The shoulder is the most flexible joint in your body, and given the number of everyday activities it’s involved in—from brushing your hair to reaching up into the cupboard—it’s easy to see why shoulder pain is something you’d want to get to the bottom of right away. Shoulder pain can be due to osteoarthritis, muscle tears, tendonitis, and several other causes. The many possibilities are owed to the anatomy involved in allowing your shoulder to do what it does.
Shoulder pain, also called deltoid pain, is an extremely common problem. Given the shoulder’s complex anatomy, there are many potential causes. To best understand them, it’s easiest to explore the possibilities by zeroing in on exactly what part of the shoulder hurts.
Outside of the Shoulder
The most common cause of pain over the outside of the shoulder is a rotator cuff problem.
Rotator Cuff Problem: Rotator cuff problems are usually painful with activities such as reaching or throwing. In addition, the deep, aching shoulder pain from a rotator cuff problem tends to be worse or flare at night. The reasoning is unclear, but it’s not unusual for patients with rotator cuff tendonitis or a rotator cuff tear to be awakened from sleep or have difficulty falling asleep because of shoulder pain.
In terms of mobility, a limited active range of motion is typical of a rotator cuff problem. Since the injured or inflamed muscle will not do the appropriate work, the shoulder often feels stiff. But if someone does the work for you by lifting your arm, the shoulder moves normally.
Frozen Shoulder: Frozen shoulder is a common condition that leads to stiffness of the joint and sometimes constant pain, or just discomfort when reaching behind your back or head. While any shoulder pain can eventually progress to a frozen shoulder, the most common cause is a rotator cuff tendonitis. Finally, with a frozen shoulder, there is a loss of passive range of motion (what the doctor can do when manipulating the arm), as well as a loss of active range of motion (what the patient can do alone).
Front of the Shoulder
Pain in the front of the shoulder is most commonly related to the biceps tendon—that which attaches deep inside the shoulder. Problems of the biceps include biceps tendonitis, SLAP tears, and biceps tears.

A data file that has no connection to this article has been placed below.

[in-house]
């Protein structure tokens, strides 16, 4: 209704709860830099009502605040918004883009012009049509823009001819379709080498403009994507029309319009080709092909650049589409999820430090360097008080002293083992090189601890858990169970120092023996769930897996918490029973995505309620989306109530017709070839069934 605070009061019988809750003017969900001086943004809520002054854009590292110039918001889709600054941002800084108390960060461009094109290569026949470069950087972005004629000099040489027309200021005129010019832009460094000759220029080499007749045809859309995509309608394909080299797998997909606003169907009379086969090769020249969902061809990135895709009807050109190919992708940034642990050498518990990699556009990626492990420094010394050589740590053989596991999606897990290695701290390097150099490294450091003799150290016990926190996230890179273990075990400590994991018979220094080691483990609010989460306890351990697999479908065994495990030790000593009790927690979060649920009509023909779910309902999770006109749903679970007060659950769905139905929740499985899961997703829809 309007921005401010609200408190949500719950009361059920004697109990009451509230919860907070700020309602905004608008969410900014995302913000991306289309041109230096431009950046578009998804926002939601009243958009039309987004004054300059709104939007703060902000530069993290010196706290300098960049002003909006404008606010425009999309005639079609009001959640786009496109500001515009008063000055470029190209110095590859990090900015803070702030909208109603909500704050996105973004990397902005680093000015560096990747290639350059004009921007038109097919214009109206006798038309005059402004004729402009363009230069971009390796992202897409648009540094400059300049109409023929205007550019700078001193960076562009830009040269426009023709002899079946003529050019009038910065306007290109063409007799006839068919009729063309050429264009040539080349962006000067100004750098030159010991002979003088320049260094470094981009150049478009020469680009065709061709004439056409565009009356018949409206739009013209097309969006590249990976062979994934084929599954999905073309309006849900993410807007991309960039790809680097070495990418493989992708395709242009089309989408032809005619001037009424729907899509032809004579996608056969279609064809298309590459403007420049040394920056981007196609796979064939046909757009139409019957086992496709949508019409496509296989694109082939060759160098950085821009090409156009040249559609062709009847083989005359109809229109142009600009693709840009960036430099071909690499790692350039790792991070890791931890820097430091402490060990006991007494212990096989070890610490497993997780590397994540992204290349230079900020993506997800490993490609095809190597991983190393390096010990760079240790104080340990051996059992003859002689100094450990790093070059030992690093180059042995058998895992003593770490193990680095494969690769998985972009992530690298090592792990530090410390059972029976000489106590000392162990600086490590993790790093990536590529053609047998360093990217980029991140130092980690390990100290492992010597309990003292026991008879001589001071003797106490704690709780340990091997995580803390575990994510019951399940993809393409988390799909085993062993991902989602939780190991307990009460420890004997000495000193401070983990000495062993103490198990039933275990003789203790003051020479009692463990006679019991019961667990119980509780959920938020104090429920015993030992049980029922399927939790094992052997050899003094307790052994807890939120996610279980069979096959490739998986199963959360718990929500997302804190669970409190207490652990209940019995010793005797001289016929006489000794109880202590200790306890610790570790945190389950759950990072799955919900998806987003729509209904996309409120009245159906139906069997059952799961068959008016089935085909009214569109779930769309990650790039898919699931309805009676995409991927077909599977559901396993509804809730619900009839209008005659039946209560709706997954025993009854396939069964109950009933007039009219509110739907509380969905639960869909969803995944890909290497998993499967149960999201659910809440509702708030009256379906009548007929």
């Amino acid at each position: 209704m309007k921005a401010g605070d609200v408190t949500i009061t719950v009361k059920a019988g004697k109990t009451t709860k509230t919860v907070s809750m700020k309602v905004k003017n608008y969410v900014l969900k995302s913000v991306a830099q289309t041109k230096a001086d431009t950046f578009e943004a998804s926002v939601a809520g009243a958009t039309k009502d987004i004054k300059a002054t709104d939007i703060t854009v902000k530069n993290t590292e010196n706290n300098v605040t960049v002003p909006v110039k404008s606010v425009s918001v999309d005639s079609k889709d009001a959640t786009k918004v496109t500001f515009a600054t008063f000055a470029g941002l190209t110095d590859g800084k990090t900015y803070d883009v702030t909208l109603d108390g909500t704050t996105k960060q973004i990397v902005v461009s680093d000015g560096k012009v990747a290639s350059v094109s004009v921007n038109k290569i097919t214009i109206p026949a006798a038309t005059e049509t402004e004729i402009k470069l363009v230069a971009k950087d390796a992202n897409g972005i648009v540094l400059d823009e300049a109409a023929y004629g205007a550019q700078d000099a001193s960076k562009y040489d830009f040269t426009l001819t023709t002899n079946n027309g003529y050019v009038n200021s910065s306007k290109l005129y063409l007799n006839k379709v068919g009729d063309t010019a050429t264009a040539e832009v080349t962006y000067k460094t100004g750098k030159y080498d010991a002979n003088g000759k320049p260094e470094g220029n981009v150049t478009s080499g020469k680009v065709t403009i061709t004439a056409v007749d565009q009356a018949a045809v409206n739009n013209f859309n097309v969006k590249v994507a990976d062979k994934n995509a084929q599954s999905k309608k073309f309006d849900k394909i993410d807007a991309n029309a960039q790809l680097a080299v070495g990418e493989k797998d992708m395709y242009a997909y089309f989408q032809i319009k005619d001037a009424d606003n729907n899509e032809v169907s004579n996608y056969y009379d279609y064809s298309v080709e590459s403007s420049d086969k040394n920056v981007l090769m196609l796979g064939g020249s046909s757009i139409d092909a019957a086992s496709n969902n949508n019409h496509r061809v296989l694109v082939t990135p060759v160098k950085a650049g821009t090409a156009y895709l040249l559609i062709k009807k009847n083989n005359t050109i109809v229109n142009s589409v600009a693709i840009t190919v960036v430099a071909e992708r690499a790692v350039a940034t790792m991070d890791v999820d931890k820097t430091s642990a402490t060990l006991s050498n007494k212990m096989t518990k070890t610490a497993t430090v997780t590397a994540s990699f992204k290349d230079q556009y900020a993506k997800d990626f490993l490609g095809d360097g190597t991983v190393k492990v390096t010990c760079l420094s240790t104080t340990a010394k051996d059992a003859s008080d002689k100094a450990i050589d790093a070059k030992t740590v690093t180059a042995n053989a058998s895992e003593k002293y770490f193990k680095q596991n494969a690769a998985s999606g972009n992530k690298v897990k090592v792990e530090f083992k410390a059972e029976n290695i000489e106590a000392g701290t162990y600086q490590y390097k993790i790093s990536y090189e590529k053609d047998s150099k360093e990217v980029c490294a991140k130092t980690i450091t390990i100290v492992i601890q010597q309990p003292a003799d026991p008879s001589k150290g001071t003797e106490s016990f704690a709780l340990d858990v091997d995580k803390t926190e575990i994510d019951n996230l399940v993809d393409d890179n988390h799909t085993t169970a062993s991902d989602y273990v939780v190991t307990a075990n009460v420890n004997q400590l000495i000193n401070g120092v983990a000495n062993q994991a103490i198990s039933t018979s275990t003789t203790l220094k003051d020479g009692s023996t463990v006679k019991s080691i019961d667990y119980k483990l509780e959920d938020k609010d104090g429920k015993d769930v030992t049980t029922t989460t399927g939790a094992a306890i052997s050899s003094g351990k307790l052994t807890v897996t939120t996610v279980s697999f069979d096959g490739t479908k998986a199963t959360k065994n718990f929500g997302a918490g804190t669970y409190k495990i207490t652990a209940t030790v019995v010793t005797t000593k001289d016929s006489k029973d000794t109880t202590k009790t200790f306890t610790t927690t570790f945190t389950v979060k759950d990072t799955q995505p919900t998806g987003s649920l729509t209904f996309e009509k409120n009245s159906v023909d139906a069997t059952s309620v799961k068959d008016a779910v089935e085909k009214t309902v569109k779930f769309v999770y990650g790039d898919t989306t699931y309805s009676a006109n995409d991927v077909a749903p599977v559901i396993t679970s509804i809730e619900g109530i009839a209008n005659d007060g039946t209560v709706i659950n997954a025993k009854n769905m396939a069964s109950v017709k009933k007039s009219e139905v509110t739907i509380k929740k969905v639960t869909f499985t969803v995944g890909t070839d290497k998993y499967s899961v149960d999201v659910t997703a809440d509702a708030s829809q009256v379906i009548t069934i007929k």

Bicep Tendonitis: People with bicep tendonitis usually develop gradual pain at the front of the shoulder that moves down over the biceps muscle. The pain is often worse with repetitive lifting, carrying heavy bags, or overhead activities. Problems with the biceps tendon may also cause a clicking sound when the shoulder is rotated in an arc, and like rotator cuff problems, the pain may be worse at night.
Bicep Tendon Rupture: More seriously, a bicep tendon rupture may occur, which means that the bicep muscle breaks free near the joint. The symptoms of a bicep tendon rupture include a sudden “pop” along with an acute worsening of pain, as well as bruising, swelling, and often the formation of a lump that forms just above the antecubital fossa (your elbow pit).
SLAP Tears: A superior labrum anterior posterior tear, more commonly referred to as a SLAP tear, is a specific type of glenoid labrum (shoulder joint) tear. The most common cause is a fall on an outstretched hand. It’s also a common tear in athletes who throw overhead (for example, baseball pitchers) or workers involved in repetitive overhead activities. Symptoms may include a deep shoulder pain, a catching sensation, and a popping sound with movement (called crepitus).
Shoulder Osteoarthritis: With shoulder osteoarthritis, a person often describes a deep shoulder pain or a pain at the front of the shoulder, along with stiffness. There is generally a loss of both active and passive range of motion. Shoulder arthritis is relatively uncommon and is usually preceded by an injury to the arm, neck, or shoulder that occurred years prior.
Top of Shoulder
The most common cause of pain in the top of the shoulder is an abnormal acromioclavicular joint (AC) joint. Problems of the AC joint include AC arthritis and AC separation.
AC Arthritis: Shoulder arthritis is less common than knee and hip arthritis, but when severe, may require a joint replacement surgery. It can cause bone spurs and rough cartilage that limits mobility, as well as a wearing away of smooth cartilage. Exposed bone and uneven cartilage surfaces may cause a grinding sensation (crepitus), especially when reaching overhead or across the chest.
AC Separation: People who develop an AC separation (also called a shoulder separation) usually report a history of falling right onto their shoulder, the result of which is an injury to the ligaments that surround the AC joint. Depending on the severity of the ligament injury, a bump may form above the shoulder due to the separation of the shoulder blade from the collarbone.
All Over the Shoulder
Your shoulder depends on strong tendons, ligaments, and muscles to keep it stable. If these tissues become loose or torn, shoulder instability or dislocation may occur.
Shoulder Instability: Instability is a problem that causes a loose joint. Instability can be caused by a traumatic injury (dislocation) or from overuse. Shoulders that feel unstable may feel as though they will pop out of joint.
Some people have loose ligaments that result in a chronically unstable shoulder called multidirectional instability. These are usually young, athletic women who feel their shoulder not staying tightly in position (subluxation of the shoulder). They often describe a “dead arm” and have excessive range of motion of their shoulder.
Shoulder Dislocation: A dislocation is an injury that occurs when the top of the arm bone becomes disconnected from the scapula. If someone has dislocated his shoulder, then the normal ligaments that hold the shoulder in position may be damaged, and the shoulder has a tendency to pop out of the joint again.